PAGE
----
This southern Utah rock wall is about 20 or 30 feet across. Like the previous post, I processed this a little cooler than my usual and left in the blue tones. There are also a couple of potential eye catchers on the wall that I decided to leave as is rather than clone.
This is a great example of how sometimes bigger is better. The thumbnail looks alright but the large image really makes it come to life. The textures on the rock really stand out and I love the color palette. Two of my favorite colors. Did you do any cloning? I went looking for the things you thought were eye catchers and noticed some spots in the LRC that look like stamp reps. Might just be patterns in the rock.
Marvelous. This is a fun theme that I have explored previously in Death Valley. But there is not a lot of bounced light there and you have shown me the kind of life that such light can bring to an image. My only suggestion is to crop this off from the left, perhaps to the 4:3 ratio. It feels that there is a lot of space to the left of the big rock that doesn’t need to be there.
Thanks for the feedback, @Adhika_Lie and @Michael_Lowe. Michael, I did not do any cloning. If you did not notice the eye catchers, so much the better as that means they are not an issue.
Another strong stone abstract. I think I agree with @Adhika_Lie on cropping a bit off of the left to reduce the negative space in the lower left. Processing looks spot on to me. This one might be interesting in BW as well.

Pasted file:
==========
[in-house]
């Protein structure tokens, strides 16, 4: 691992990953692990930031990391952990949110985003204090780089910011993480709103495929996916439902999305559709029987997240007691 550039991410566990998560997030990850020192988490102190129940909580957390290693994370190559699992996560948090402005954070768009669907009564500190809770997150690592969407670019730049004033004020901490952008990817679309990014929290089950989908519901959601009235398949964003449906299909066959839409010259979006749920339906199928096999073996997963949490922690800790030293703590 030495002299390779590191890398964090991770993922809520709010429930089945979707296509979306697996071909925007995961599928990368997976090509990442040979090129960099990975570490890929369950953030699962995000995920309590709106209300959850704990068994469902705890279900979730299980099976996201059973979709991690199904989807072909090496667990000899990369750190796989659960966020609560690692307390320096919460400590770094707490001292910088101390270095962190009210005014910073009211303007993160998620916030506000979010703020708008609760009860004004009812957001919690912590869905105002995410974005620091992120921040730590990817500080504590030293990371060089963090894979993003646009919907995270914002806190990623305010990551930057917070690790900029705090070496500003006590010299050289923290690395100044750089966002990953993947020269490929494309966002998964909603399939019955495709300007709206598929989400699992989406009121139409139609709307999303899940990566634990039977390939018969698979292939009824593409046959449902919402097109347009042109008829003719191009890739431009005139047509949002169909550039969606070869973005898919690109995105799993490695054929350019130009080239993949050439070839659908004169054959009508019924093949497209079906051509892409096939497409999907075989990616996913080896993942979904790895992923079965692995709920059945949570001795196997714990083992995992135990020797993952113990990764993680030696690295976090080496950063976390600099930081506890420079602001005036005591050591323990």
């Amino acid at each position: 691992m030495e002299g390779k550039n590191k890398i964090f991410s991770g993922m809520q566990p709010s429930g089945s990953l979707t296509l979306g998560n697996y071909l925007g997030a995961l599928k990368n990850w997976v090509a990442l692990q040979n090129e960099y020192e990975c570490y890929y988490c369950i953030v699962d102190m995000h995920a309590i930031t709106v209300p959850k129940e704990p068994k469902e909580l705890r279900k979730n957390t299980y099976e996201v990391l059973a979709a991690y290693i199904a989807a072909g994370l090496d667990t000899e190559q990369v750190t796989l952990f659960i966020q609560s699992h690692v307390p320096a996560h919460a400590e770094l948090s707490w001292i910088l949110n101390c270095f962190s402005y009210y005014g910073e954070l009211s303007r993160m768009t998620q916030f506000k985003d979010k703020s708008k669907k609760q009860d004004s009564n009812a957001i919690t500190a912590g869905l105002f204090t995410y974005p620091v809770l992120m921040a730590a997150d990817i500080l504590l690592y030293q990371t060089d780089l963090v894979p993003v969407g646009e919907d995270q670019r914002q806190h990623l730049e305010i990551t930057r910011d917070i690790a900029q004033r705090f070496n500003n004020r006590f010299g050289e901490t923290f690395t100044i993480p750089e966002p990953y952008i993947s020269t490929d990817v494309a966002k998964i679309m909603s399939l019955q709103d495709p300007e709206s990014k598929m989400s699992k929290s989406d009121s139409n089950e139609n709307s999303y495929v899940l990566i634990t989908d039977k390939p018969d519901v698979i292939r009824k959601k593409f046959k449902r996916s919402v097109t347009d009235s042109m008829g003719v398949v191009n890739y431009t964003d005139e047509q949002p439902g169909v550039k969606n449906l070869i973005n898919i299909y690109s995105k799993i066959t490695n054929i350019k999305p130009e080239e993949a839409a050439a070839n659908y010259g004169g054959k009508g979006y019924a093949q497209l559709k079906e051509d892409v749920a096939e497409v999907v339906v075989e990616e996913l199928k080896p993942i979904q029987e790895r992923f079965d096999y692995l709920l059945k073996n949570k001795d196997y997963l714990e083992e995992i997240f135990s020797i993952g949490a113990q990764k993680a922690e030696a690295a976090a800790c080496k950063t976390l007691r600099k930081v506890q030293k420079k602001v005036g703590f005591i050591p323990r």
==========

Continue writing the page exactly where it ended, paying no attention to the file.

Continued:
Nothing here I would cone out – this is gorgeous and the colors are very appealing. I like the balance if the elements in the frame, especially the two lines coming together at the left edge. I would consider burning down the other three corners, especially the LL, similarly to the LR. That would take care of any feeling to me of any emptiness there.
I’d consider digging out a bit more detail in the darkest area.
Harley, you are knocking this desert abstracts out of the park !!!
And I like your processing leaning more into the cooler WB side of things too. What impresses me most about this image is how powerful that one boulder is to the composition. Not only does it have a lot of visual wight in the image, it makes me wonder about how that boulder got there. No nits from, I’m enjoying this very much as presented.
Another fascinating abstract, and so different than your prior post. When I first looked at this it reminded me of playing pinball as a kid, where the ball eventually rolls down to be flipped back up or disappear down the crack.
I had the same thought too…
Terrific find Harley! I agree with what @Michael_Lowe said about bigger is better. I had the exact same thoughts. There has been mention of cropping off some on the left side but I love that detail where the crack goes out of the frame and I think cropping into that where the two lines come together, would hurt the image. Images like this just make you wonder about our natural world. The larger rock and the accompanying smaller rocks on the other side look like they are holding on for dear life to try and avoid being drawn into the black abyss.
This was an amazing find, Harley,. In my mind, this is an almost perfect image. My view is that I would NOT crop any of it. I love it as is. I know you didn’t clone anything, but that would be the ONLY change I would suggest, and then only to the one small “defect” at the very top center where the defect meets the frame. I know that’s super nitty but, honestly, that’s the only thing I would change. Superb capture!
Harley, this works very well as a “realistic abstract”. You’ve got a fine sense of movement as well as interesting contrast between the subtle warmth of most of the wall and the bluish tones in the ledges. While I don’t know what it might be, I’m sure there’s some fascinating geology in the dark orange bits.